Do ‘foreign-sounding names’ trigger racism in German HR?

Through hundreds of interviews with Human Resources departments in Germany, careers coach Chris Pyak saw day-to-day discrimination in the hiring process.

Do 'foreign-sounding names' trigger racism in German HR?
Photo: Depositphotos/eabff

My last column spawned a heated debate on The Local's Facebook page. The title of the column triggered a lot of feelings and many commented without reading the actual article first. The topic: Racism in HR.

Last week I talked about research results by a German government agency that proves a substantial racist bias in the recruiting process. The German Institut zur Zukunft der Arbeit (Institute for the Future of Work) tested prejudice in HR with a sample of 1500 “job applications”.

READ ALSO: Working in Germany: It's a myth you need to know German to land a job

This survey shows that – all things equal – candidates with a “foreign sounding” name still have to apply to significantly more jobs in order to land an interview.

To be very clear: We are talking about German citizens, born and raised here in Germany, native German speakers, who went to a German school and university.

The only thing that's “different” about them: Their name sounds “foreign”.

A woman at a job interview. Photo: Depositphotos/eggeeggjiew

Which brings me to the real obstacle that international professionals face in Germany.

Everyone will tell you that “German language” is the obstacle to hiring you. But in most cases, it is not.

Over the years I heard stories of thousands of expats like you. They share their experiences with me in my annual Expats Career Survey and in my coaching sessions.

At the same time, I also get to hear the stories of HR managers, recruiters and department heads. They talk openly to me and tell me their real motivations. Something that they will never do with a candidate.

Because in many cases it would allow you to sue them for discrimination and more importantly: They simply don't care enough about you to provide you with real feedback, instead of the most convenient feedback.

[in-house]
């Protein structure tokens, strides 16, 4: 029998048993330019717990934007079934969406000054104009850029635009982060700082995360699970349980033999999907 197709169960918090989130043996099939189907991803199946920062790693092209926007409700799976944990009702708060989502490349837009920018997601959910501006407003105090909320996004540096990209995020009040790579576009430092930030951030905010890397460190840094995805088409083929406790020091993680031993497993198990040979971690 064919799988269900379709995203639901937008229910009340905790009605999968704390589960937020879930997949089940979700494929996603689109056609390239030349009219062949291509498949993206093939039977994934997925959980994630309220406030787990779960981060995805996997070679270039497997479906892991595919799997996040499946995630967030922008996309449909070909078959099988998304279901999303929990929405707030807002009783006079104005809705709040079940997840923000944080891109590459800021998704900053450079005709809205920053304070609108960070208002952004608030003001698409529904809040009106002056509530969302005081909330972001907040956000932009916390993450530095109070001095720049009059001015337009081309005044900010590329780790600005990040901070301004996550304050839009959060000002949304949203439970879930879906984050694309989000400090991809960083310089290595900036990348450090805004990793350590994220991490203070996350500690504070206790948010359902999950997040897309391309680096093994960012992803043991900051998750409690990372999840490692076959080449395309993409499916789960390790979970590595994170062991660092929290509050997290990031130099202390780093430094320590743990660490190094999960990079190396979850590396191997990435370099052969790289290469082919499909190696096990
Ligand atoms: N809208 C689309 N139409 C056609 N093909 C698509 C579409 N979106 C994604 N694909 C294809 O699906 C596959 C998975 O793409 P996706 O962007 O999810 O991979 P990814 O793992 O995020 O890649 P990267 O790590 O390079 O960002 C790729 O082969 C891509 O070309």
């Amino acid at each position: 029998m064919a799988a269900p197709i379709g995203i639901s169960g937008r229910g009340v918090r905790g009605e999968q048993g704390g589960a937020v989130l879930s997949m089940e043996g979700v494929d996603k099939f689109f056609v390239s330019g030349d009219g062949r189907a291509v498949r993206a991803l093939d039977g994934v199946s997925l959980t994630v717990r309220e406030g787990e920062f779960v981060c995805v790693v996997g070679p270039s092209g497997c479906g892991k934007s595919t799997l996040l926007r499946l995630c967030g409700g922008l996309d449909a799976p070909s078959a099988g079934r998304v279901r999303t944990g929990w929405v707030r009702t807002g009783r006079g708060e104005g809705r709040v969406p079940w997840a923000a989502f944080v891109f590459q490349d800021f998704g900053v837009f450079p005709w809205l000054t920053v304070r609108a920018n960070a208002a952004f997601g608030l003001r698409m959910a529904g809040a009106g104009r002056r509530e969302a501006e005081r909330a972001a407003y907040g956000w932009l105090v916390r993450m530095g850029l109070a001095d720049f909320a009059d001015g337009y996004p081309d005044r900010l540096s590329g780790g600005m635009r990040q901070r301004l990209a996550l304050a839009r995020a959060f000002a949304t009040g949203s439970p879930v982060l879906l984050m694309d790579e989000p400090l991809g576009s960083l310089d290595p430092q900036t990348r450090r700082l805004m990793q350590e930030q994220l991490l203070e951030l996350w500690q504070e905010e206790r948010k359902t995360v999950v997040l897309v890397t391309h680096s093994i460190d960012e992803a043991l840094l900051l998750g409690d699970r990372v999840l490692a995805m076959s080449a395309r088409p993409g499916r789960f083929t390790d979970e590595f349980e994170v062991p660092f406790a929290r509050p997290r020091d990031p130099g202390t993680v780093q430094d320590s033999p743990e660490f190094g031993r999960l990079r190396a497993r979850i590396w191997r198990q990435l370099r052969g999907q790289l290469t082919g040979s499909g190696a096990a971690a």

'They know nothing about the actual job'

To be clear: There are great HR people out there. But the majority that I have spoken to over the years know very little about the profession for which they are hiring. 

They are like referees at a soccer game who don't know that the whole point of soccer is to score goals. But they are still tasked with evaluating the players.

Additionally, HR attracts a certain type of personality. People who otherwise would have taken a job in government administration. They have a very strong desire for “safety”. Not the safety of the company though, but safety from criticism.

Their number one goal in life is to be “safe”. But then you come along and you are very “different” from the “normal” candidate.

What will a person do, who seeks “safety” above all? Will they take a risk or avoid a risk?

Of course they avoid the risk. And you are out.

When they reject you, they might say: “Oh, your German is still not good enough.”

Just what do recruiters say?

When they talk to me, they say things like this:

“I don't even read the CV from an Indian applicant. They play our software and know exactly which keywords to include in order to come out at the top. I reject them right away.”

“I cannot evaluate these foreign applications” (In this case, the person held a Master's degree from Cambridge University!)

“Simple rule: If I can't spell the name, then neither can our clients.”

This general study shows the prevalence of workplace discrimination in Germany compared to other countries. In 21 percent of a cases, it was said to be triggered by racism. Graph prepared for The Local by Statista.

“I look at the picture and invite those who seem fitting.” (This is 2019! Unbelievable!!) Guess what: That particular recruiter has so far never deemed a non-white person “fitting”.

I could go on and on.

It's not just foreigners, though. The fear of everything “unusual” is also holding back others who dare to be “different”.

“She got promoted way to fast and is too young for this position” (Guess what: How can you ever hire high achievers if you seed out the people who got promoted “too fast”? That's what *describes* a high achiever!)

“He is too old”.

“She is the right age. But she just got married. She probably wants children soon”. (To hear this from a female HR person amounts to betrayal of the sisterhood. Worse than any man.)

Just what jobs are available in Germany?

I regularly analyze nearly the complete German job market with our partner Textkernel B.V., combing through more than 53.000 job portals, companies websites, etc.